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Comorbidity of PTSD and depression in Korean War veterans: prevalence, predictors, and impairment.
J Affect Disord. 2010 Sep; 125(1-3):279-86.JA

Abstract

BACKGROUND

Rates of PTSD and depression are high in Korean War veterans. The prevalence and impact of the two disorders occurring comorbidly, however, has not been investigated. This paper aims to investigate the extent to which PTSD and depression co-occur in Australian veterans of the Korean War, the symptom severity characteristics of comorbidity, the impact on life satisfaction and quality, and the association with war-related predictors.

METHODS

Veterans (N=5352) completed self-report questionnaires including the Posttraumatic Stress Disorder Checklist, the Hospital Anxiety and Depression Scale, the Life Satisfaction Scale, the brief World Health Organisation Quality of Life questionnaire and the Combat Exposure Scale.

RESULTS

Seventeen percent of veterans met criteria for comorbid PTSD and depression, 15% had PTSD without depression, and a further 6% had depression without PTSD. Compared with either disorder alone, comorbidity was associated with impaired life satisfaction, reduced quality of life, and greater symptom severity. Several war-related factors were associated with comorbidity and with PTSD alone, but not with depression alone.

LIMITATIONS

The reliance on self-reported measures and the necessity for retrospective assessment of some deployment-related factors renders some study data vulnerable to recall bias.

CONCLUSIONS

Comorbid PTSD and depression, and PTSD alone, are prevalent among Korean War veterans, are both associated with war-related factors 50 years after the Korean War, and may represent a single traumatic stress construct. The results have important implications for understanding complex psychopathology following trauma.

Authors+Show Affiliations

Monash Centre for Occupational and Environmental Health, Department of Epidemiology and Preventive Medicine, Monash University, Melbourne, VIC 3004, Australia. jill.ikin@med.monash.edu.auNo affiliation info availableNo affiliation info availableNo affiliation info available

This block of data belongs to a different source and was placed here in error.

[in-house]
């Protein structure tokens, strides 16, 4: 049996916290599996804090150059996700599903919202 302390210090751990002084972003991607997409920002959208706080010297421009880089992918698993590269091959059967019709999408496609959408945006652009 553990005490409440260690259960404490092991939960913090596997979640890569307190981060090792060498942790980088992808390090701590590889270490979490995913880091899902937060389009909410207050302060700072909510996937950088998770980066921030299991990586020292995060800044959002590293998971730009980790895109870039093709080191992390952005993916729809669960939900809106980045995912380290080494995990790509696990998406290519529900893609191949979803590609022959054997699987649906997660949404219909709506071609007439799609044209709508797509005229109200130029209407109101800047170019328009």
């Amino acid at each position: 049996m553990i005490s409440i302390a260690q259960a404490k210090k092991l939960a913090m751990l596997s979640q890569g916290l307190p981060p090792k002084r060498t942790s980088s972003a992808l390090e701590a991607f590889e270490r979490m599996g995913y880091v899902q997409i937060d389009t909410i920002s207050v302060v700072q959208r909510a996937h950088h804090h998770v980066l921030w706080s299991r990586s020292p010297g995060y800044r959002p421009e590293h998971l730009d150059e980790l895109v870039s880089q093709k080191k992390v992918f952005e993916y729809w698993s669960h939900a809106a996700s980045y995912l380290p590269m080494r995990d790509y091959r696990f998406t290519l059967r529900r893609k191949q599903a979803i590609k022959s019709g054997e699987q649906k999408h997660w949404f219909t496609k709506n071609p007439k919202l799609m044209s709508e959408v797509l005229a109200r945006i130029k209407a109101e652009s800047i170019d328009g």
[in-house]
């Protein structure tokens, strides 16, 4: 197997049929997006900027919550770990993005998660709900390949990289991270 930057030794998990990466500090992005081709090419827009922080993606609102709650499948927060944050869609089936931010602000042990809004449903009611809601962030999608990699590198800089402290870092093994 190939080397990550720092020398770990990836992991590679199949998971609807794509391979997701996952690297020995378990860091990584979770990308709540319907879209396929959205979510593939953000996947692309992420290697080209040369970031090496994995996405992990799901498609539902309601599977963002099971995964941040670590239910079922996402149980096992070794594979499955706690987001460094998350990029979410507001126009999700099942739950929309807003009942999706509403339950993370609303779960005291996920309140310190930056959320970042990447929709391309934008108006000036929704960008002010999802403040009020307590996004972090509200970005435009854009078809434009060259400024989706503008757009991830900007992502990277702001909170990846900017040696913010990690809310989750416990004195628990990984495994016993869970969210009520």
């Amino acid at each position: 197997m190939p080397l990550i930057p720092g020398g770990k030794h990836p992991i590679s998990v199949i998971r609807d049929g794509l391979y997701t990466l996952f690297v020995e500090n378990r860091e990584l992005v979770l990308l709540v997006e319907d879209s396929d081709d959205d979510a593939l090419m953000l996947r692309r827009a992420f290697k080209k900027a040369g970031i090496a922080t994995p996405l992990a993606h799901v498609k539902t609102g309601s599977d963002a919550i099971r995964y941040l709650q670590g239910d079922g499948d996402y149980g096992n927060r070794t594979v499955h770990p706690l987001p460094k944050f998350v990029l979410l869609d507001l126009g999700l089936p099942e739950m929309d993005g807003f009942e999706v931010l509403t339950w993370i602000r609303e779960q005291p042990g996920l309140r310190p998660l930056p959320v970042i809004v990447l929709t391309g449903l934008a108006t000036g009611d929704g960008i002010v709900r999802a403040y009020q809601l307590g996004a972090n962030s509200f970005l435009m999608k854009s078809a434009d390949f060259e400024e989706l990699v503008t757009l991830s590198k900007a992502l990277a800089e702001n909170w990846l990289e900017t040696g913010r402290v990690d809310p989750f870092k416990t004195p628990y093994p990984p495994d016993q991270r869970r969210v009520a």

Pub Type(s)

Journal Article
Research Support, Non-U.S. Gov't

Language

eng

PubMed ID

20071032

Citation

Ikin, Jillian F., et al. "Comorbidity of PTSD and Depression in Korean War Veterans: Prevalence, Predictors, and Impairment." Journal of Affective Disorders, vol. 125, no. 1-3, 2010, pp. 279-86.
Ikin JF, Creamer MC, Sim MR, et al. Comorbidity of PTSD and depression in Korean War veterans: prevalence, predictors, and impairment. J Affect Disord. 2010;125(1-3):279-86.
Ikin, J. F., Creamer, M. C., Sim, M. R., & McKenzie, D. P. (2010). Comorbidity of PTSD and depression in Korean War veterans: prevalence, predictors, and impairment. Journal of Affective Disorders, 125(1-3), 279-86. https://doi.org/10.1016/j.jad.2009.12.005
Ikin JF, et al. Comorbidity of PTSD and Depression in Korean War Veterans: Prevalence, Predictors, and Impairment. J Affect Disord. 2010;125(1-3):279-86. PubMed PMID: 20071032.
* Article titles in AMA citation format should be in sentence-case
TY - JOUR T1 - Comorbidity of PTSD and depression in Korean War veterans: prevalence, predictors, and impairment. AU - Ikin,Jillian F, AU - Creamer,Mark C, AU - Sim,Malcolm R, AU - McKenzie,Dean P, Y1 - 2010/01/13/ PY - 2009/10/21/received PY - 2009/12/07/revised PY - 2009/12/07/accepted PY - 2010/1/15/entrez PY - 2010/1/15/pubmed PY - 2010/12/31/medline SP - 279 EP - 86 JF - Journal of affective disorders JO - J Affect Disord VL - 125 IS - 1-3 N2 - BACKGROUND: Rates of PTSD and depression are high in Korean War veterans. The prevalence and impact of the two disorders occurring comorbidly, however, has not been investigated. This paper aims to investigate the extent to which PTSD and depression co-occur in Australian veterans of the Korean War, the symptom severity characteristics of comorbidity, the impact on life satisfaction and quality, and the association with war-related predictors. METHODS: Veterans (N=5352) completed self-report questionnaires including the Posttraumatic Stress Disorder Checklist, the Hospital Anxiety and Depression Scale, the Life Satisfaction Scale, the brief World Health Organisation Quality of Life questionnaire and the Combat Exposure Scale. RESULTS: Seventeen percent of veterans met criteria for comorbid PTSD and depression, 15% had PTSD without depression, and a further 6% had depression without PTSD. Compared with either disorder alone, comorbidity was associated with impaired life satisfaction, reduced quality of life, and greater symptom severity. Several war-related factors were associated with comorbidity and with PTSD alone, but not with depression alone. LIMITATIONS: The reliance on self-reported measures and the necessity for retrospective assessment of some deployment-related factors renders some study data vulnerable to recall bias. CONCLUSIONS: Comorbid PTSD and depression, and PTSD alone, are prevalent among Korean War veterans, are both associated with war-related factors 50 years after the Korean War, and may represent a single traumatic stress construct. The results have important implications for understanding complex psychopathology following trauma. SN - 1573-2517 UR - https://www.unboundmedicine.com/medline/citation/20071032/Comorbidity_of_PTSD_and_depression_in_Korean_War_veterans:_prevalence_predictors_and_impairment_ L2 - https://linkinghub.elsevier.com/retrieve/pii/S0165-0327(09)00538-2 DB - PRIME DP - Unbound Medicine ER -